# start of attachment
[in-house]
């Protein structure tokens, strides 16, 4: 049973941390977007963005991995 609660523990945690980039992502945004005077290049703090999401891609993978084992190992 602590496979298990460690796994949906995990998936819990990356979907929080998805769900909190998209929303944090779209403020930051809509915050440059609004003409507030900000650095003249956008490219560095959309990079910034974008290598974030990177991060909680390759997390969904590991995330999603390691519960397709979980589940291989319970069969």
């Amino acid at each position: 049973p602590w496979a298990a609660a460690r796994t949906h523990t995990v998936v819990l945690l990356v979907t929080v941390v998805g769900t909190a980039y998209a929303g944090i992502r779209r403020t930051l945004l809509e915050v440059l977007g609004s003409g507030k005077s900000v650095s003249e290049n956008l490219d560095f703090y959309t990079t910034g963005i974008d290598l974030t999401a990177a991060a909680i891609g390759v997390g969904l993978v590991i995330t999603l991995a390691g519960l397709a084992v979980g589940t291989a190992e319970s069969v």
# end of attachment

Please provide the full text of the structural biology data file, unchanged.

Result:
[in-house]
């Protein structure tokens, strides 16, 4: 049973941390977007963005991995 609660523990945690980039992502945004005077290049703090999401891609993978084992190992 602590496979298990460690796994949906995990998936819990990356979907929080998805769900909190998209929303944090779209403020930051809509915050440059609004003409507030900000650095003249956008490219560095959309990079910034974008290598974030990177991060909680390759997390969904590991995330999603390691519960397709979980589940291989319970069969």
């Amino acid at each position: 049973p602590w496979a298990a609660a460690r796994t949906h523990t995990v998936v819990l945690l990356v979907t929080v941390v998805g769900t909190a980039y998209a929303g944090i992502r779209r403020t930051l945004l809509e915050v440059l977007g609004s003409g507030k005077s900000v650095s003249e290049n956008l490219d560095f703090y959309t990079t910034g963005i974008d290598l974030t999401a990177a991060a909680i891609g390759v997390g969904l993978v590991i995330t999603l991995a390691g519960l397709a084992v979980g589940t291989a190992e319970s069969v």